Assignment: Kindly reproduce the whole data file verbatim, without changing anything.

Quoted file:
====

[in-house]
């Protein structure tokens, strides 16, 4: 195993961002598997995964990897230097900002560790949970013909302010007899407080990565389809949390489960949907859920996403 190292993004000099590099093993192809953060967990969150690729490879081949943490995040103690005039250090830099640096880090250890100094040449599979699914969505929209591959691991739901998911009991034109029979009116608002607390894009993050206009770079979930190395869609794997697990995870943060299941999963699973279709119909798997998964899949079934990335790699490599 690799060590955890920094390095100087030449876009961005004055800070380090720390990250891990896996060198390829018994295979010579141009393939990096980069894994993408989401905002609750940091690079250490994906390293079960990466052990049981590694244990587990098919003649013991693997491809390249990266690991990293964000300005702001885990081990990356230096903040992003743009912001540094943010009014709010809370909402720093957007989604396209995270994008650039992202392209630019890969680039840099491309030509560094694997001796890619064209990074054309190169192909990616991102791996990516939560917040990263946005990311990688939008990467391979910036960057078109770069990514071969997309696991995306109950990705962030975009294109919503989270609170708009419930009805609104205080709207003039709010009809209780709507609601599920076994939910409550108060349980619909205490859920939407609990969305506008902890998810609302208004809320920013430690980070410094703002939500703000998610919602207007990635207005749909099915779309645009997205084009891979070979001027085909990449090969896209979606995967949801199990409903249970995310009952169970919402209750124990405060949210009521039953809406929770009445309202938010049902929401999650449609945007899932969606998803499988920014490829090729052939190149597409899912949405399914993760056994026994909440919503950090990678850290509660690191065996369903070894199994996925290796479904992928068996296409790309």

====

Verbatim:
[in-house]
């Protein structure tokens, strides 16, 4: 195993961002598997995964990897230097900002560790949970013909302010007899407080990565389809949390489960949907859920996403 190292993004000099590099093993192809953060967990969150690729490879081949943490995040103690005039250090830099640096880090250890100094040449599979699914969505929209591959691991739901998911009991034109029979009116608002607390894009993050206009770079979930190395869609794997697990995870943060299941999963699973279709119909798997998964899949079934990335790699490599 690799060590955890920094390095100087030449876009961005004055800070380090720390990250891990896996060198390829018994295979010579141009393939990096980069894994993408989401905002609750940091690079250490994906390293079960990466052990049981590694244990587990098919003649013991693997491809390249990266690991990293964000300005702001885990081990990356230096903040992003743009912001540094943010009014709010809370909402720093957007989604396209995270994008650039992202392209630019890969680039840099491309030509560094694997001796890619064209990074054309190169192909990616991102791996990516939560917040990263946005990311990688939008990467391979910036960057078109770069990514071969997309696991995306109950990705962030975009294109919503989270609170708009419930009805609104205080709207003039709010009809209780709507609601599920076994939910409550108060349980619909205490859920939407609990969305506008902890998810609302208004809320920013430690980070410094703002939500703000998610919602207007990635207005749909099915779309645009997205084009891979070979001027085909990449090969896209979606995967949801199990409903249970995310009952169970919402209750124990405060949210009521039953809406929770009445309202938010049902929401999650449609945007899932969606998803499988920014490829090729052939190149597409899912949405399914993760056994026994909440919503950090990678850290509660690191065996369903070894199994996925290796479904992928068996296409790309």